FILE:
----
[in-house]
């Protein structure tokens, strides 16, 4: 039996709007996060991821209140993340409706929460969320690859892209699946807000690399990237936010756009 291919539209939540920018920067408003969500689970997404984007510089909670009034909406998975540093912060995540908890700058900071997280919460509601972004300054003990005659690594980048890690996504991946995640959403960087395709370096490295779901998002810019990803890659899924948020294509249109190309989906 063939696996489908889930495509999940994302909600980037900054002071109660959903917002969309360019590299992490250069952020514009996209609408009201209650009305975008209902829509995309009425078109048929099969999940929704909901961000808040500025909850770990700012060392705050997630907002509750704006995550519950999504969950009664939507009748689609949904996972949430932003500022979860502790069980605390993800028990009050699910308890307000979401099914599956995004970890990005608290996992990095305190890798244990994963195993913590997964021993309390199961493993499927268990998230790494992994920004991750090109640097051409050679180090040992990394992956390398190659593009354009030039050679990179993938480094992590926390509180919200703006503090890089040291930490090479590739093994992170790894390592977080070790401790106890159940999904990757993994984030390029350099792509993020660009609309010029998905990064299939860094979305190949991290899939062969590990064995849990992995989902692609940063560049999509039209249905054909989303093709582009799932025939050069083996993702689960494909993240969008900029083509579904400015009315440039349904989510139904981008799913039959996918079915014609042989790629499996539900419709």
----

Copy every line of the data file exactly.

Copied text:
[in-house]
């Protein structure tokens, strides 16, 4: 039996709007996060991821209140993340409706929460969320690859892209699946807000690399990237936010756009 291919539209939540920018920067408003969500689970997404984007510089909670009034909406998975540093912060995540908890700058900071997280919460509601972004300054003990005659690594980048890690996504991946995640959403960087395709370096490295779901998002810019990803890659899924948020294509249109190309989906 063939696996489908889930495509999940994302909600980037900054002071109660959903917002969309360019590299992490250069952020514009996209609408009201209650009305975008209902829509995309009425078109048929099969999940929704909901961000808040500025909850770990700012060392705050997630907002509750704006995550519950999504969950009664939507009748689609949904996972949430932003500022979860502790069980605390993800028990009050699910308890307000979401099914599956995004970890990005608290996992990095305190890798244990994963195993913590997964021993309390199961493993499927268990998230790494992994920004991750090109640097051409050679180090040992990394992956390398190659593009354009030039050679990179993938480094992590926390509180919200703006503090890089040291930490090479590739093994992170790894390592977080070790401790106890159940999904990757993994984030390029350099792509993020660009609309010029998905990064299939860094979305190949991290899939062969590990064995849990992995989902692609940063560049999509039209249905054909989303093709582009799932025939050069083996993702689960494909993240969008900029083509579904400015009315440039349904989510139904981008799913039959996918079915014609042989790629499996539900419709």